How To Scale Any Exercise To Match Your Ability
Imagine it's the first day of school and you're in the first grade. The teacher starts to write multiplication problems on the board like 4x6 and 12x9 and asks you for the answer. You haven't even learned to add or subtract and can barely count to 10. Would you be successful in answering those problems? No.
This is where most people go wrong with their fitness. They jump into honor's level geometry or physics without learning basic math.
In other words, they start with exercises or exercise routines that are too advanced or intense for their current level and injury history. This leaves them feeling defeated, like they can't keep up, or injured and they quit.
Here at DSC, we're doing something very different.
Our mission is to make it incredibly easy for people to start their fitness routine as this is the most important step in the process.
Every day new members join DSC who have struggled their entire life with starting and sticking to a consistent workout routine. Then they join and THRIVE!
How? We take no pressure approach to helping our member's get started.
We know how intimidating and overwhelming it can be to start a new fitness routine.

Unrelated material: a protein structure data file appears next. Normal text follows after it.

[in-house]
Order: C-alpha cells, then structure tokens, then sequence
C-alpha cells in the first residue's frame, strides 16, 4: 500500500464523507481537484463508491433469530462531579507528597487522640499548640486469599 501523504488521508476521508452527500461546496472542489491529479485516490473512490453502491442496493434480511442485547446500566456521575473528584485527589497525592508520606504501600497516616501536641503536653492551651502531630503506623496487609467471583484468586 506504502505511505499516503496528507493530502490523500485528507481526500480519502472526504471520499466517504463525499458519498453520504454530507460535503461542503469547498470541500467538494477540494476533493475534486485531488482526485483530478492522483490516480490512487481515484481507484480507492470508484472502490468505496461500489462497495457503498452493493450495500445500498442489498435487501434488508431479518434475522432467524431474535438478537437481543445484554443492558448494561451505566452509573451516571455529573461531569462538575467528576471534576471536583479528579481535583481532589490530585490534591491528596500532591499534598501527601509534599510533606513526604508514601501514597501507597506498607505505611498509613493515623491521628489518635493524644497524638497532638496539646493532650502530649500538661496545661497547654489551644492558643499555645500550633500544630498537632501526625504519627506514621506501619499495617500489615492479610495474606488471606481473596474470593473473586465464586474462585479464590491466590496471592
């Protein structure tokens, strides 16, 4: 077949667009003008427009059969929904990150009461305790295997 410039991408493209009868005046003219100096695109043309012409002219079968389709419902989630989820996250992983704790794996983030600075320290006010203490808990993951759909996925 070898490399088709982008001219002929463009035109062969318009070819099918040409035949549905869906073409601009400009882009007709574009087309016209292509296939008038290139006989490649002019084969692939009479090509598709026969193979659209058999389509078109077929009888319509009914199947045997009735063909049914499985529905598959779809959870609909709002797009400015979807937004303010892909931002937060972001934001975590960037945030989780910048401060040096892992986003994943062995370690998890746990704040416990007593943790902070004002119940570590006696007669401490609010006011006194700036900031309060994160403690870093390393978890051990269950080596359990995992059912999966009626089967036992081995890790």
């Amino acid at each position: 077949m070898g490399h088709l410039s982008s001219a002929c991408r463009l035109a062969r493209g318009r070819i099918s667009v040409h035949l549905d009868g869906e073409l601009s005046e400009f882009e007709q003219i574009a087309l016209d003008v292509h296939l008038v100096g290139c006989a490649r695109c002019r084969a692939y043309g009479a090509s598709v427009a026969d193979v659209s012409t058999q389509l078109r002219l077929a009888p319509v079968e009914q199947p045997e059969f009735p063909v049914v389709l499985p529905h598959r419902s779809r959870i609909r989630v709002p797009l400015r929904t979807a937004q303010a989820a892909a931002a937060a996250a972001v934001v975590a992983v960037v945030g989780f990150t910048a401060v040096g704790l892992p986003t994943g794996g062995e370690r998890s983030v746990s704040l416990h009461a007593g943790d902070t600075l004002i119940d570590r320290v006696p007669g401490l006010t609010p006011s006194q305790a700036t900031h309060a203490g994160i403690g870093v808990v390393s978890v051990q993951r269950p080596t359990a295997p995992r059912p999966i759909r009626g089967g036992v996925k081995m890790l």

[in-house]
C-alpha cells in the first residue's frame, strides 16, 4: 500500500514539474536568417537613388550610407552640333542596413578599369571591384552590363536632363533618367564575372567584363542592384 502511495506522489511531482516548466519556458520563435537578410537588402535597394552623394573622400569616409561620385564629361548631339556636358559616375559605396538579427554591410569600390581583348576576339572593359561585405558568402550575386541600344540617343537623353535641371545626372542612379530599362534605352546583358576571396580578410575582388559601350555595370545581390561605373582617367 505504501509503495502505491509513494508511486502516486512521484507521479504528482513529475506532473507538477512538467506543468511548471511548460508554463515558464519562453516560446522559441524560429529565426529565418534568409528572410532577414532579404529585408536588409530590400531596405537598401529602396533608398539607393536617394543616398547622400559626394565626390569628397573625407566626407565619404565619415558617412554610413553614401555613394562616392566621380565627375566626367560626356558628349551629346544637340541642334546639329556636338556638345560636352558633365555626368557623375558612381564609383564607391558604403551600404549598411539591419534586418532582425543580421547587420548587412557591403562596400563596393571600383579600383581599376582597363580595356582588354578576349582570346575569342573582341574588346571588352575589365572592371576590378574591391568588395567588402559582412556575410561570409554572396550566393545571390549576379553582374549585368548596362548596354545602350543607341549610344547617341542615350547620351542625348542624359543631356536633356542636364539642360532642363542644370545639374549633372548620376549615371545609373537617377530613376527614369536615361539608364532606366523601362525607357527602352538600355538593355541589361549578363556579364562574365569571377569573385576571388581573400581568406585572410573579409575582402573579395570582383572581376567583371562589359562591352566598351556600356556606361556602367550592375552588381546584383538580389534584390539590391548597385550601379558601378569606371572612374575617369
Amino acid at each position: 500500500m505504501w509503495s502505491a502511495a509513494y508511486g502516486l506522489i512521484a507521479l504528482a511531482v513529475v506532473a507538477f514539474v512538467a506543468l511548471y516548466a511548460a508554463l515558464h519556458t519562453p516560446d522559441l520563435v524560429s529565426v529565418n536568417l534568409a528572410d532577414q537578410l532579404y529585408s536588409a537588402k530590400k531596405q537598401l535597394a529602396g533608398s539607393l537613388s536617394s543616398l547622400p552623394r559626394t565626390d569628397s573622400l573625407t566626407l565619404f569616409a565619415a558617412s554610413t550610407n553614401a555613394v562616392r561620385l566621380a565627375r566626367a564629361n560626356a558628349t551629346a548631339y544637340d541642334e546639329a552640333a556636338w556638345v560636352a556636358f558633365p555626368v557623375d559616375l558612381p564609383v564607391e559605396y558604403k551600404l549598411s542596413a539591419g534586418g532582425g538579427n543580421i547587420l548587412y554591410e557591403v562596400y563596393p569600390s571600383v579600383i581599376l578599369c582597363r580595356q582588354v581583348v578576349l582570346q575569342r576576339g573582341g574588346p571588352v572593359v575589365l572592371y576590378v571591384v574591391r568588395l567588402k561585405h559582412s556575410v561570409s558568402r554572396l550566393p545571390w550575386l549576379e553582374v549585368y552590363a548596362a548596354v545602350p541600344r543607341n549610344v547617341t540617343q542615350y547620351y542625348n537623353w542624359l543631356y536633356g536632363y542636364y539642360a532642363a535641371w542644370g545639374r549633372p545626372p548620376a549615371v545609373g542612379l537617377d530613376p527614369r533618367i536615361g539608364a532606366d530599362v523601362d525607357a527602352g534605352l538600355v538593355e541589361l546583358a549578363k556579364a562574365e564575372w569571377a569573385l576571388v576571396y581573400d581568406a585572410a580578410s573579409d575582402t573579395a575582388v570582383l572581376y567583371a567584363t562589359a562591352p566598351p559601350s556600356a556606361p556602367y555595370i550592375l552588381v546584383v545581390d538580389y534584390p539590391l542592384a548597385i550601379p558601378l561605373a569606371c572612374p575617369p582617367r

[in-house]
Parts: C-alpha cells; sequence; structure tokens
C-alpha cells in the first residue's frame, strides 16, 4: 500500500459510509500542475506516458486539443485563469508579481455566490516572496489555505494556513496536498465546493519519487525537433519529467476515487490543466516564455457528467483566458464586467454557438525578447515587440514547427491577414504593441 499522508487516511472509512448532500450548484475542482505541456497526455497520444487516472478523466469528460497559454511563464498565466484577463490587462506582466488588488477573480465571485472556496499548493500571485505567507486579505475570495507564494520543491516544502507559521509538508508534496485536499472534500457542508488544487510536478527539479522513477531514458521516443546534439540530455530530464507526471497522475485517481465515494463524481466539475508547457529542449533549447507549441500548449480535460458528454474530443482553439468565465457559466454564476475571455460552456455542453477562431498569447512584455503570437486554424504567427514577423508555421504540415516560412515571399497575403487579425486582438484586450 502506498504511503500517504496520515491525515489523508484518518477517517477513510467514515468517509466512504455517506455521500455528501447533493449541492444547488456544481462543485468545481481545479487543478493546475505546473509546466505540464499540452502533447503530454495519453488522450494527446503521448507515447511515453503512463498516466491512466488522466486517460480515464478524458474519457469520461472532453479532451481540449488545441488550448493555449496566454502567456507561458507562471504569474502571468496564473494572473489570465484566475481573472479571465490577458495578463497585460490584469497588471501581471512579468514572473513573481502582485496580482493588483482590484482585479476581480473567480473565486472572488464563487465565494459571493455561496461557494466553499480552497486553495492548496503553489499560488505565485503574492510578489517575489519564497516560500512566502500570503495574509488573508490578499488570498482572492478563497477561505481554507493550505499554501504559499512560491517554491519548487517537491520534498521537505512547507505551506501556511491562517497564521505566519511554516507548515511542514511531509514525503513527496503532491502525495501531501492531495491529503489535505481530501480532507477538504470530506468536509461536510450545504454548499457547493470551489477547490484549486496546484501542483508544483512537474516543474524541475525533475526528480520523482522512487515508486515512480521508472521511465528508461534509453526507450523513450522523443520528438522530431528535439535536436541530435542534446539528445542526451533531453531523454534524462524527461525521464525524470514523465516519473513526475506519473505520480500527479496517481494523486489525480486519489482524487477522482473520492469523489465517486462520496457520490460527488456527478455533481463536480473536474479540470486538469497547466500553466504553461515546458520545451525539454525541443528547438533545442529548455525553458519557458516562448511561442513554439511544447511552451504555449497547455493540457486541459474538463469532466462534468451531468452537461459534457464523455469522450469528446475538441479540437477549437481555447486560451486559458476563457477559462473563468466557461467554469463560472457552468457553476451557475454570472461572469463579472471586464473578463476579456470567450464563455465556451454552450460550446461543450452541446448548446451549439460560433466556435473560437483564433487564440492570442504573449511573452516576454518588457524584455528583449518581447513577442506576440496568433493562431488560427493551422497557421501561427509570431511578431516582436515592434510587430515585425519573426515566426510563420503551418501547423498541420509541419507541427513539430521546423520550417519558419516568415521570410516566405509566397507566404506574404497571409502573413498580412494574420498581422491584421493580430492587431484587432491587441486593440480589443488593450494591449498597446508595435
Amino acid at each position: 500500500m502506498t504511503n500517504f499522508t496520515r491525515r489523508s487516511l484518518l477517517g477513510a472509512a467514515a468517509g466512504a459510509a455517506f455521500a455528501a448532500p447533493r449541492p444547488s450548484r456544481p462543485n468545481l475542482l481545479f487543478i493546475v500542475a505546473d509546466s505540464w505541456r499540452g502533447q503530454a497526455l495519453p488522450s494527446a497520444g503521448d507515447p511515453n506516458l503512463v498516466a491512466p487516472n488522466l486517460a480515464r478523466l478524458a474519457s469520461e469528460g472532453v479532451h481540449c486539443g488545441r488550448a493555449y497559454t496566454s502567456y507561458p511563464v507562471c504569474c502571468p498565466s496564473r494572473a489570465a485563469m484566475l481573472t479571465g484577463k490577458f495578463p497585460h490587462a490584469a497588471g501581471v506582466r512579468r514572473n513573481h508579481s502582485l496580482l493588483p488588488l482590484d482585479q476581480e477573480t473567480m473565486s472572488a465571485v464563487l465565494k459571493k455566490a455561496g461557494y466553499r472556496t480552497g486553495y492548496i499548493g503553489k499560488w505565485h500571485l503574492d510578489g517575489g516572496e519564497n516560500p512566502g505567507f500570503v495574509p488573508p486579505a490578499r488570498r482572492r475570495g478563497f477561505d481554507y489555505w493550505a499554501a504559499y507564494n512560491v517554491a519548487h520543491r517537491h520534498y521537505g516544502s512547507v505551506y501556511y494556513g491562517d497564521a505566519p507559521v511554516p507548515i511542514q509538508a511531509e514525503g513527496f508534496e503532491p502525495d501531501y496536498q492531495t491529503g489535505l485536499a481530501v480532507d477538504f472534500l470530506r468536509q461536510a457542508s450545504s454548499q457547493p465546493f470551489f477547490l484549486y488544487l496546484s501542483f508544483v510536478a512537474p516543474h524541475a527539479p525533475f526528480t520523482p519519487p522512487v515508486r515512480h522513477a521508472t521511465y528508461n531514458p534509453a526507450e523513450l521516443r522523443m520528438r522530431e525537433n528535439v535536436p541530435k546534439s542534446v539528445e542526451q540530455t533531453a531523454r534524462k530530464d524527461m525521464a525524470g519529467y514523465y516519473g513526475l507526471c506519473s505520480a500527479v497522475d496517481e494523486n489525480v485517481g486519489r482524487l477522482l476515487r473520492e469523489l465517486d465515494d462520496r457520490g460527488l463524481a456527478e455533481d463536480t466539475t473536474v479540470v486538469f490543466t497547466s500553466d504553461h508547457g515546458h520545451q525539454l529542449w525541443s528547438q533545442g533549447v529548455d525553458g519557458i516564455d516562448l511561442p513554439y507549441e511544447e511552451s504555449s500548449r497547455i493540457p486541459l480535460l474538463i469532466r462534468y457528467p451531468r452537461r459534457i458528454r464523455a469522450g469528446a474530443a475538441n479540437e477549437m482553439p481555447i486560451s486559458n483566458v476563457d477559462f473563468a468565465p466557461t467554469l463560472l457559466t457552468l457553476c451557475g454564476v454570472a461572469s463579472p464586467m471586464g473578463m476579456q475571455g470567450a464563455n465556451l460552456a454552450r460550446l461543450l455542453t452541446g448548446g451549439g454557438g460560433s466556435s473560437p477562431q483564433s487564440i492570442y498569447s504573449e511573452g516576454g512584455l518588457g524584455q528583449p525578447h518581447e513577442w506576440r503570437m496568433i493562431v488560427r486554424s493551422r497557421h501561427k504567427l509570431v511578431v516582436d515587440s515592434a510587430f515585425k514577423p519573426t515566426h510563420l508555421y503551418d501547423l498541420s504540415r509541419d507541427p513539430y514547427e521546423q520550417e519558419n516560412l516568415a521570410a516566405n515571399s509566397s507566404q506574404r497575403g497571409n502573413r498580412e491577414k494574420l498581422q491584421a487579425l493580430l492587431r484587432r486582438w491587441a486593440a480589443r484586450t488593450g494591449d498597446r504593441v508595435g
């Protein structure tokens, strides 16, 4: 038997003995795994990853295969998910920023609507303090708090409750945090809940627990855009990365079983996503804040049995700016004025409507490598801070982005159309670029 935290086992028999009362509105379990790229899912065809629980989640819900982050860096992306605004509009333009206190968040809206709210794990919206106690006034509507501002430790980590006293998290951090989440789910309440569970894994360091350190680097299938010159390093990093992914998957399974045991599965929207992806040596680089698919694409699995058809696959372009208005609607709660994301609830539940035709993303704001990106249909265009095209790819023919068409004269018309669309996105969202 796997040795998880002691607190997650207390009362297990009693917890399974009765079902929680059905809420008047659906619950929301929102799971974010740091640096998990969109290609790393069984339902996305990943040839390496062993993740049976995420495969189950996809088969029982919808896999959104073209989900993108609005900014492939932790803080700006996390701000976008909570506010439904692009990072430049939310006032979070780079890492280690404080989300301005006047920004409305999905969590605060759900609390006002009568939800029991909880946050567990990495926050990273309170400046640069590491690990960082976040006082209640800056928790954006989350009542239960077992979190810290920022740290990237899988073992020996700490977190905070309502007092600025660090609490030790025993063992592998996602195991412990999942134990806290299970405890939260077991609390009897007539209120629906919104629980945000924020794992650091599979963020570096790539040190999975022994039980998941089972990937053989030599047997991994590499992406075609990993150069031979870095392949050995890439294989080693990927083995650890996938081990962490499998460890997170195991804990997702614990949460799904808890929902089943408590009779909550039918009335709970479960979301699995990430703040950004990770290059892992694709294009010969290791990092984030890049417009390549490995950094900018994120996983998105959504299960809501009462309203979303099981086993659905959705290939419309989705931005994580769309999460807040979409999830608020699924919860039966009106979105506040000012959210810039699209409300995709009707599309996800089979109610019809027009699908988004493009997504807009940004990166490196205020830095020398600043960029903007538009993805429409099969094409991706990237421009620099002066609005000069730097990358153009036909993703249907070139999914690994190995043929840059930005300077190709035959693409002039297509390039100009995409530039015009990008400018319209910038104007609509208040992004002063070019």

That's why we aren't trying to have them set fitness records or keep up with anyone. Our new member's first few weeks are all about getting comfortable at DSC, meeting our coaches, learning how things work, and having fun.
One of the most important things we do over the course of our new member's first few weeks is to scale the exercises to their ability.
To help our members ease into their workout we initially slow the exercises down and work with them on proper technique.
Instead of going right to the most advanced exercises, we start our members with the beginner version of each exercise. This is the less complicated, lower impact version of each exercise. Starting slow is huge for helping our members build serious momentum and confidence.
Instead of starting and feeling overwhelmed, they ease in, stick with it, and make incredible progress over time.
We do this a few ways like:
Teaching them the technique of each movement
Decreasing the resistance of the exercise (ie: using a lighter or no kettlebell)
Decreasing the range-of-motion of the exercise
Slowing the exercise down
Taking longer breaks between exercises
Completing less sets or reps of an exercise
Scaling the exercise to meet their level (examples of this below)
This less is more approach to helping our members get started, allows them to be successful no matter what their current fitness level is.
If you're someone looking to get started or back into a fitness routine, we've got you covered.
Today, we're taking a few of the most popular fitness exercises and showing you how to scale each exercise to match your current level.
Today's exercises are the squat, push-up, deadlift, and burpee.
We have broken down each exercise into 3-4 levels so you can start slow with the beginner version and increase the challenge of each exercise over time. We've included a description on each movement and why we love them.